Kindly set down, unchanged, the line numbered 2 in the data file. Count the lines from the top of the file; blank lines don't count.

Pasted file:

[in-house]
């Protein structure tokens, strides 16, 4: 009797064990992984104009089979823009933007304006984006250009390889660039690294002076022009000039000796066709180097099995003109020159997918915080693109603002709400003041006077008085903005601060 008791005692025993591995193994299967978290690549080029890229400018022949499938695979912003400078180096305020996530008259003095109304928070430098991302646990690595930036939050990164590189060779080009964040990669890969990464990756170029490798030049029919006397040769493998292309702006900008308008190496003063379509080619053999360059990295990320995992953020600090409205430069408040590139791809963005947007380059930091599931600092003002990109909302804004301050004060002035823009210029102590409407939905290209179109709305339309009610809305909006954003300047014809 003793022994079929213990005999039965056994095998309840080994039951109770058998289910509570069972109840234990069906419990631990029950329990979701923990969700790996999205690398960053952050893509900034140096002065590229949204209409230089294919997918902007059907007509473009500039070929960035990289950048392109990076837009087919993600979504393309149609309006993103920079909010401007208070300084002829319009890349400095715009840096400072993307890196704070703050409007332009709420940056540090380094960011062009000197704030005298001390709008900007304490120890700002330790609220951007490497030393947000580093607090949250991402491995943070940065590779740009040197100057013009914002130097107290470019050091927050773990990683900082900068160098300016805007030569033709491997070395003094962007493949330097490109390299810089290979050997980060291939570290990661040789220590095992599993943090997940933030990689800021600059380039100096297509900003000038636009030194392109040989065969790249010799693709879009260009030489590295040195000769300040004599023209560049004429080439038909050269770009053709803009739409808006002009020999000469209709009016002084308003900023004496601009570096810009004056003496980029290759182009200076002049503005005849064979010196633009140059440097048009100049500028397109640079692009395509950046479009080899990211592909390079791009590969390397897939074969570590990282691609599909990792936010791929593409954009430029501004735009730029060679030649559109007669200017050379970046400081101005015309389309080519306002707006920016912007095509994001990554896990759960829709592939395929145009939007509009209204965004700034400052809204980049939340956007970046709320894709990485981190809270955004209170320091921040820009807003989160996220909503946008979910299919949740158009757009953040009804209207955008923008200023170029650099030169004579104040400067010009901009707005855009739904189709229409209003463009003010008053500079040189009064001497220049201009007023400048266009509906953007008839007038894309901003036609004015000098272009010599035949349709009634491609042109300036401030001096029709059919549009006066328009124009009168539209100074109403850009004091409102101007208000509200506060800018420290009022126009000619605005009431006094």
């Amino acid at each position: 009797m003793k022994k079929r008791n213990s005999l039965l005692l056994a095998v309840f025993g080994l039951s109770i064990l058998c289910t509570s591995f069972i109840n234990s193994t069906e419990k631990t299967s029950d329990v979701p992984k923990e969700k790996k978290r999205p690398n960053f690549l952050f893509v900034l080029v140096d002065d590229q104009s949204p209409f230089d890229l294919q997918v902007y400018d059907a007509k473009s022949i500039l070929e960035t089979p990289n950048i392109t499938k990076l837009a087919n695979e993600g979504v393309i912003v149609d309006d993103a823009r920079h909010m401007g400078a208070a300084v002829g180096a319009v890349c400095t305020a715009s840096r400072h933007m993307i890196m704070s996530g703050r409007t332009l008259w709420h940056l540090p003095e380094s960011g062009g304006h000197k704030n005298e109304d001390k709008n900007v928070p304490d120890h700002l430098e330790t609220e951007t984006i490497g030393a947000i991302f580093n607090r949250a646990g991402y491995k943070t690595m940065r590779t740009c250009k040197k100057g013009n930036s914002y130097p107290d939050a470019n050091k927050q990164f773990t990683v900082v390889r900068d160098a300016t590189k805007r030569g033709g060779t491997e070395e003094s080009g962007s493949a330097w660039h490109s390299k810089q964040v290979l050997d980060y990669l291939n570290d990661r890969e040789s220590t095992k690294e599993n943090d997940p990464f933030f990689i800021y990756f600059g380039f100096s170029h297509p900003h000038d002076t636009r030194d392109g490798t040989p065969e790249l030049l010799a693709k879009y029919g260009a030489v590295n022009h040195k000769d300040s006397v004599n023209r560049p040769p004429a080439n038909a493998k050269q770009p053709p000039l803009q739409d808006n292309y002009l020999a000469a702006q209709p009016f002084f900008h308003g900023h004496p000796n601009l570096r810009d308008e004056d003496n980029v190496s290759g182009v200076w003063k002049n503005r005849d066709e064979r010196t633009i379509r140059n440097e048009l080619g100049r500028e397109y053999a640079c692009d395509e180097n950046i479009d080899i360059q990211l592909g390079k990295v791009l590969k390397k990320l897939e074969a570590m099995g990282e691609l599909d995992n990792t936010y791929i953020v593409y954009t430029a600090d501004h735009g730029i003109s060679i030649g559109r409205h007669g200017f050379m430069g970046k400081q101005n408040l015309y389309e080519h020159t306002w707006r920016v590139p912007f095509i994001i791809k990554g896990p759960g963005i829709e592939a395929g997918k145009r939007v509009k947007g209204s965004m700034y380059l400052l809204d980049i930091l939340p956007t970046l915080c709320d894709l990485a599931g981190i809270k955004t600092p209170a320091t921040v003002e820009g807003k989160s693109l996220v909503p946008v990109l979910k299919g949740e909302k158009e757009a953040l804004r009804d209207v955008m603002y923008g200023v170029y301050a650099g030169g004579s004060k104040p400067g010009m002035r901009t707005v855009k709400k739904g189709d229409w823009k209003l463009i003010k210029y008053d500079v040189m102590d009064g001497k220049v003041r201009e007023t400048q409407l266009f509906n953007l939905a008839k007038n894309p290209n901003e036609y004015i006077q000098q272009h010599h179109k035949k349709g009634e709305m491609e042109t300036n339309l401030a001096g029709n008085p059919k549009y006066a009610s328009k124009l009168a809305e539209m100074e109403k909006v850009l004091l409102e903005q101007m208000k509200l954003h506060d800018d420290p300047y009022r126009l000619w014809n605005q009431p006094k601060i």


């Protein structure tokens, strides 16, 4: 009797064990992984104009089979823009933007304006984006250009390889660039690294002076022009000039000796066709180097099995003109020159997918915080693109603002709400003041006077008085903005601060 008791005692025993591995193994299967978290690549080029890229400018022949499938695979912003400078180096305020996530008259003095109304928070430098991302646990690595930036939050990164590189060779080009964040990669890969990464990756170029490798030049029919006397040769493998292309702006900008308008190496003063379509080619053999360059990295990320995992953020600090409205430069408040590139791809963005947007380059930091599931600092003002990109909302804004301050004060002035823009210029102590409407939905290209179109709305339309009610809305909006954003300047014809 003793022994079929213990005999039965056994095998309840080994039951109770058998289910509570069972109840234990069906419990631990029950329990979701923990969700790996999205690398960053952050893509900034140096002065590229949204209409230089294919997918902007059907007509473009500039070929960035990289950048392109990076837009087919993600979504393309149609309006993103920079909010401007208070300084002829319009890349400095715009840096400072993307890196704070703050409007332009709420940056540090380094960011062009000197704030005298001390709008900007304490120890700002330790609220951007490497030393947000580093607090949250991402491995943070940065590779740009040197100057013009914002130097107290470019050091927050773990990683900082900068160098300016805007030569033709491997070395003094962007493949330097490109390299810089290979050997980060291939570290990661040789220590095992599993943090997940933030990689800021600059380039100096297509900003000038636009030194392109040989065969790249010799693709879009260009030489590295040195000769300040004599023209560049004429080439038909050269770009053709803009739409808006002009020999000469209709009016002084308003900023004496601009570096810009004056003496980029290759182009200076002049503005005849064979010196633009140059440097048009100049500028397109640079692009395509950046479009080899990211592909390079791009590969390397897939074969570590990282691609599909990792936010791929593409954009430029501004735009730029060679030649559109007669200017050379970046400081101005015309389309080519306002707006920016912007095509994001990554896990759960829709592939395929145009939007509009209204965004700034400052809204980049939340956007970046709320894709990485981190809270955004209170320091921040820009807003989160996220909503946008979910299919949740158009757009953040009804209207955008923008200023170029650099030169004579104040400067010009901009707005855009739904189709229409209003463009003010008053500079040189009064001497220049201009007023400048266009509906953007008839007038894309901003036609004015000098272009010599035949349709009634491609042109300036401030001096029709059919549009006066328009124009009168539209100074109403850009004091409102101007208000509200506060800018420290009022126009000619605005009431006094």